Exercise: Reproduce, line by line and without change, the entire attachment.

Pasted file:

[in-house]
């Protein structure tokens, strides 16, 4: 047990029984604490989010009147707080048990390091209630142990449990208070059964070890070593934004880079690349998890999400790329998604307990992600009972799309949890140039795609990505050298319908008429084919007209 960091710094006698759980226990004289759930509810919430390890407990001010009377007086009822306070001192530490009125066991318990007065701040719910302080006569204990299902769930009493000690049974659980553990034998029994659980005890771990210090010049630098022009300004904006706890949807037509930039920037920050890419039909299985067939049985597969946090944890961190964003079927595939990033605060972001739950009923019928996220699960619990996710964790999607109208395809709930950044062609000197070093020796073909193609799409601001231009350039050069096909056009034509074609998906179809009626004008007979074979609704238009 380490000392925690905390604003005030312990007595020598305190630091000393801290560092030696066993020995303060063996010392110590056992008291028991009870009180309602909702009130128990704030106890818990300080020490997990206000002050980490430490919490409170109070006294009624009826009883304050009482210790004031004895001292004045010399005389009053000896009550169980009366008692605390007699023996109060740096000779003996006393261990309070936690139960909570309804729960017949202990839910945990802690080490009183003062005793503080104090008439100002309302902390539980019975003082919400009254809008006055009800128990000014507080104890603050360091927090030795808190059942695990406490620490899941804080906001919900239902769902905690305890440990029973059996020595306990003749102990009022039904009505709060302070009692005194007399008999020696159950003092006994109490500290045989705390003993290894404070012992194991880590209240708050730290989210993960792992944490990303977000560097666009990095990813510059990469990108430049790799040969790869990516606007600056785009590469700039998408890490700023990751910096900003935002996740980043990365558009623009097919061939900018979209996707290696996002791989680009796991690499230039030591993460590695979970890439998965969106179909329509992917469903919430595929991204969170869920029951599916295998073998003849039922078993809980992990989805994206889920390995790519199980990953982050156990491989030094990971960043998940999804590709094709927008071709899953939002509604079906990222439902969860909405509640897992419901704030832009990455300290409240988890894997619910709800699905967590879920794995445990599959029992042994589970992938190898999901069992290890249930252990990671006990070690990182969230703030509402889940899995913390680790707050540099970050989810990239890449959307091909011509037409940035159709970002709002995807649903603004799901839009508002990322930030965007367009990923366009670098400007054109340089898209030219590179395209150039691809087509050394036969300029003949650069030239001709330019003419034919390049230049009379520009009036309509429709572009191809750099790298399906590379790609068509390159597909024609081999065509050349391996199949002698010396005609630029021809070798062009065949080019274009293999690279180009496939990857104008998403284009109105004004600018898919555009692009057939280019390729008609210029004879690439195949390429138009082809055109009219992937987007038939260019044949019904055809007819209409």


[in-house]
């Protein structure tokens, strides 16, 4: 047990029984604490989010009147707080048990390091209630142990449990208070059964070890070593934004880079690349998890999400790329998604307990992600009972799309949890140039795609990505050298319908008429084919007209 960091710094006698759980226990004289759930509810919430390890407990001010009377007086009822306070001192530490009125066991318990007065701040719910302080006569204990299902769930009493000690049974659980553990034998029994659980005890771990210090010049630098022009300004904006706890949807037509930039920037920050890419039909299985067939049985597969946090944890961190964003079927595939990033605060972001739950009923019928996220699960619990996710964790999607109208395809709930950044062609000197070093020796073909193609799409601001231009350039050069096909056009034509074609998906179809009626004008007979074979609704238009 380490000392925690905390604003005030312990007595020598305190630091000393801290560092030696066993020995303060063996010392110590056992008291028991009870009180309602909702009130128990704030106890818990300080020490997990206000002050980490430490919490409170109070006294009624009826009883304050009482210790004031004895001292004045010399005389009053000896009550169980009366008692605390007699023996109060740096000779003996006393261990309070936690139960909570309804729960017949202990839910945990802690080490009183003062005793503080104090008439100002309302902390539980019975003082919400009254809008006055009800128990000014507080104890603050360091927090030795808190059942695990406490620490899941804080906001919900239902769902905690305890440990029973059996020595306990003749102990009022039904009505709060302070009692005194007399008999020696159950003092006994109490500290045989705390003993290894404070012992194991880590209240708050730290989210993960792992944490990303977000560097666009990095990813510059990469990108430049790799040969790869990516606007600056785009590469700039998408890490700023990751910096900003935002996740980043990365558009623009097919061939900018979209996707290696996002791989680009796991690499230039030591993460590695979970890439998965969106179909329509992917469903919430595929991204969170869920029951599916295998073998003849039922078993809980992990989805994206889920390995790519199980990953982050156990491989030094990971960043998940999804590709094709927008071709899953939002509604079906990222439902969860909405509640897992419901704030832009990455300290409240988890894997619910709800699905967590879920794995445990599959029992042994589970992938190898999901069992290890249930252990990671006990070690990182969230703030509402889940899995913390680790707050540099970050989810990239890449959307091909011509037409940035159709970002709002995807649903603004799901839009508002990322930030965007367009990923366009670098400007054109340089898209030219590179395209150039691809087509050394036969300029003949650069030239001709330019003419034919390049230049009379520009009036309509429709572009191809750099790298399906590379790609068509390159597909024609081999065509050349391996199949002698010396005609630029021809070798062009065949080019274009293999690279180009496939990857104008998403284009109105004004600018898919555009692009057939280019390729008609210029004879690439195949390429138009082809055109009219992937987007038939260019044949019904055809007819209409």